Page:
Four months into 2018 and many are still digesting the changes to the tax code resulting from the Tax Cuts & Jobs Act (TCJA).  To date, there’s been a lot of buzz about the impact on business owners and the limit of state and local tax deductions.  However, the bill also has major implications for those participating in their company equity incentive plans.  While the bill did not overtly change the tax treatment of company equity incentives, there were changes to the tax code that directly impact planning opportunities for those with stock options.

Bottom Line:

Given that far fewer taxpayers will be subject to the AMT under the new tax codes, many taxpayers will have an opportunity to exercise their ISOs tax-free! 

TCJA Changes to AMT:

Complete repeal of the AMT was discussed as part of the TCJA; however, instead of eliminating the AMT there were several key changes made to the tax code that directly impact the AMT calculation.

We won’t bore you with the details on the changes, but the result is that it will be far more difficult for a taxpayer to fall into the AMT.  

To give you a high-level sense: in the past a married couple making over $200,000 a year in a high tax state has likely flirted with the AMT.  Under the new tax law your income would need to be substantially higher to be impacted.

To put it in perspective, according to the Tax Policy Center the AMT impacted about 5.25MM filers in 2017 and is expected to impact only 200,000 filers in 2018.

Why AMT Matters for Stock Options:

Before diving deeper into the tax law changes, we need to make the distinction between the two types of stock options – Nonqualified Stock Options (NQSOs) and Incentive Stock Options (ISOs).

  • NQSOs do not qualify for special tax treatment and can be granted to employees, board members, and more. Shares are granted at an explicit strike price.  When the stock is exercised (purchased by the employee), the employee is subject to ordinary income and employment taxes on the spread (the difference between the FMV of the stock and the strike price).  Should the employee hold the options after exercising, the difference between the FMV at date of exercise vs. the FMV at date of future sale is a capital gain or loss.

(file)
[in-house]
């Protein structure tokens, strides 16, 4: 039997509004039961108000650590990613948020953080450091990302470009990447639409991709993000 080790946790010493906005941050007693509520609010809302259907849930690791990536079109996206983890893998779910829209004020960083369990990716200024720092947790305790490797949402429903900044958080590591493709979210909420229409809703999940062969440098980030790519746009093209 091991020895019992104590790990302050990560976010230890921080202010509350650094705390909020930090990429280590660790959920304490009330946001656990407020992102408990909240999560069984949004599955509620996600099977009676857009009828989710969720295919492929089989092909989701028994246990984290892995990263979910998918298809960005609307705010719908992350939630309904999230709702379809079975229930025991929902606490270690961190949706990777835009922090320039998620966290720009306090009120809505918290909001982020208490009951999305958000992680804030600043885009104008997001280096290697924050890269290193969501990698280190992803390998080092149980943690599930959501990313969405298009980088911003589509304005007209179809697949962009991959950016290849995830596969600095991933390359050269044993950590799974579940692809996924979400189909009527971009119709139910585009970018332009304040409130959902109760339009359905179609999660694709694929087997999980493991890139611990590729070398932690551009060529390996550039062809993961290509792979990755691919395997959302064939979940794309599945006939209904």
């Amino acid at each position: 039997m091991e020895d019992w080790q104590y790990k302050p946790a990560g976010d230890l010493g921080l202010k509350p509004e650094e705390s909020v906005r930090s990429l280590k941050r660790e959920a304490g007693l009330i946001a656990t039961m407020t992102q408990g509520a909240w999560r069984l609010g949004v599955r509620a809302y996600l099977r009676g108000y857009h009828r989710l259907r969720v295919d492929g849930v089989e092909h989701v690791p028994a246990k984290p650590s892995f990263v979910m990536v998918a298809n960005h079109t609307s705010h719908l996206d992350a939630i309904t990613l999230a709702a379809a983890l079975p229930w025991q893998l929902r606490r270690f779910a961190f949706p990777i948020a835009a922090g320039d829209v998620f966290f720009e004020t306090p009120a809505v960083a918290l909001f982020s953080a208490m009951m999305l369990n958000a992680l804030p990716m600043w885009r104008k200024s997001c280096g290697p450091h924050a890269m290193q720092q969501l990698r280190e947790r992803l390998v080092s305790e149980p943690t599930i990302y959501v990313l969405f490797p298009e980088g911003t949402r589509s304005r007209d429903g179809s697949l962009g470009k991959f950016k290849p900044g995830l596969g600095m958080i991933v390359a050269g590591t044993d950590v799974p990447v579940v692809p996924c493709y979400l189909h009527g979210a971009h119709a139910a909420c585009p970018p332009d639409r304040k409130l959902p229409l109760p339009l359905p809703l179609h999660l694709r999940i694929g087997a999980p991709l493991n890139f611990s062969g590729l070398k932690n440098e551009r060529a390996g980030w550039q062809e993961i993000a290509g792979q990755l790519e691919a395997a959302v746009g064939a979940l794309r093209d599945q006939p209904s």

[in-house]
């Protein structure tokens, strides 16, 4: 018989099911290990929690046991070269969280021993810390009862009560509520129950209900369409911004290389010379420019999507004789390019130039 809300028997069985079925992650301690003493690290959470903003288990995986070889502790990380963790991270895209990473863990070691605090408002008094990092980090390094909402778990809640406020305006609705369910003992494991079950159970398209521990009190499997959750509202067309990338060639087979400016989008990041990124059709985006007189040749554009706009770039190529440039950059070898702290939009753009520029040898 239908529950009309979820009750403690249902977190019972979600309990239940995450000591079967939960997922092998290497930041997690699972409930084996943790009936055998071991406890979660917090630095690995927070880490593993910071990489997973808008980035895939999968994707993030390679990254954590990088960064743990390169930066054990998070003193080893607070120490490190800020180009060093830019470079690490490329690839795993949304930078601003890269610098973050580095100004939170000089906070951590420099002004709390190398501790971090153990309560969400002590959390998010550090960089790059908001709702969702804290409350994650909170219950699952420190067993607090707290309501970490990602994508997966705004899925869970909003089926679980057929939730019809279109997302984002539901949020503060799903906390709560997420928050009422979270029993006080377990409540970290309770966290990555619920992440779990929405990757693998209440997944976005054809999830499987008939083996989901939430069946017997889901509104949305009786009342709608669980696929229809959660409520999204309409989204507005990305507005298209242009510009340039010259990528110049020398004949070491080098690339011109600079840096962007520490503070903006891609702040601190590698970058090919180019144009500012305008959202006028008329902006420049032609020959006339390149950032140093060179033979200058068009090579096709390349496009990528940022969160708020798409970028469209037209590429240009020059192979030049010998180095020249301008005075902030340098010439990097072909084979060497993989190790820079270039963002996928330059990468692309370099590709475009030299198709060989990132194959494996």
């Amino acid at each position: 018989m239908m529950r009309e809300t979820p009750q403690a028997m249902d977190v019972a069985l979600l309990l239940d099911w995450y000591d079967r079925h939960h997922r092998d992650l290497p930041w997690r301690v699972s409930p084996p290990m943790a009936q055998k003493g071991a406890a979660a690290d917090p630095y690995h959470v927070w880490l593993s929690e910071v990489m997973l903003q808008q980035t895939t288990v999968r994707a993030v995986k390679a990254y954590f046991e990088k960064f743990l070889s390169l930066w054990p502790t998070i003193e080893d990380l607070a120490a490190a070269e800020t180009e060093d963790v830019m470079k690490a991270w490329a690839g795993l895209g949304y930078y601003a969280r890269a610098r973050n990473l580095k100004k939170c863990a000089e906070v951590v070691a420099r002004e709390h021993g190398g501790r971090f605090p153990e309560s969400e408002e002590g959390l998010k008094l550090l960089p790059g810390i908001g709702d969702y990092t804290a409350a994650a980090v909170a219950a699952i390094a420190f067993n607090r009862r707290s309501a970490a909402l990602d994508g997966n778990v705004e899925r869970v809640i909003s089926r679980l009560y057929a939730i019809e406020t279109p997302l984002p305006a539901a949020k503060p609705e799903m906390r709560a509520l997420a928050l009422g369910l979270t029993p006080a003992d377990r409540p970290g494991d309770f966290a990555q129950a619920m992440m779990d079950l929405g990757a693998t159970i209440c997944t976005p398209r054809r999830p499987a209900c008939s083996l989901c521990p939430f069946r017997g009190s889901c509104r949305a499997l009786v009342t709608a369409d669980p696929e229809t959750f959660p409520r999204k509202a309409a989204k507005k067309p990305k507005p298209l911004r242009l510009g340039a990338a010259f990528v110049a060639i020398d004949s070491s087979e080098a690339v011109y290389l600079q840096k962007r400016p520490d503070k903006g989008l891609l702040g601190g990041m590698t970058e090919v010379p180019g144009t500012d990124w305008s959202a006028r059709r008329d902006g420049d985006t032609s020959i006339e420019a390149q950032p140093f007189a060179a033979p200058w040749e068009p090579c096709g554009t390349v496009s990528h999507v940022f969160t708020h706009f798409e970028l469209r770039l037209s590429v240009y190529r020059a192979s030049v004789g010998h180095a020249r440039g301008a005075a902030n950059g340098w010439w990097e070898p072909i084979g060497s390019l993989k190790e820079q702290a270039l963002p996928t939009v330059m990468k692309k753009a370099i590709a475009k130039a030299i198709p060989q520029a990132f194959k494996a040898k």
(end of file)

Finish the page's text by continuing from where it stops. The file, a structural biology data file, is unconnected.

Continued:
Due to the income tax component, holding NQSOs past exercise can be very expensive which is why many choose to exercise and sell the shares at the same time.

  • ISOs are tax advantaged options that are only available to employees. Like NQSOs, shares are granted at an explicit strike price; however, when the stock is exercised the employee does not recognize any regular tax.  Instead, the spread between the current FMV and strike price is included as income for the purposes of calculating the Alternative Minimum Tax (AMT).  If the shares are held for a sufficient amount of time to be treated as “qualified”, then the future sale will be treated as a capital gain instead of ordinary income.

Taxpayers who are not subject to the AMT could essentially exercise their options tax-free, while those subject to the AMT (or pushed into it by an exercise of ISOs) would incur an incremental tax bill.

The chart below compares NQSOs with ISOs for a taxpayer who is not subject to the AMT.  Let’s assume this taxpayer both exercises and later sells at $5/share.  The taxpayer is subject to the 35% rate on ordinary income and 20% on capital gains.  The taxpayer is also subject to Social Security taxes (7.65%), Medicare Surtax (.9%), and the Net Investment Income Tax (3.8%).

 ‘The Catch’ with ISOs:

Given how the AMT is calculated, exercising ISOs was a common way for employees to push themselves into owing the AMT.

For many taxpayers, the incremental AMT tax cost coupled with the cost to exercise shares (amount of shares multiplied by strike price) made exercising and holding options prohibitively expensive.

The Result for ISOs:

Given that far fewer taxpayers will be subject to the AMT under the new tax codes, many taxpayers will have an opportunity to exercise their ISOs tax-free! 

For those who still find themselves subject to or on the verge of the AMT, all hope is not lost.  Tax planning strategies such as splitting ISO exercises over multiple years or bunching certain deductions (i.e. – charitable gifts) can still yield a major benefit.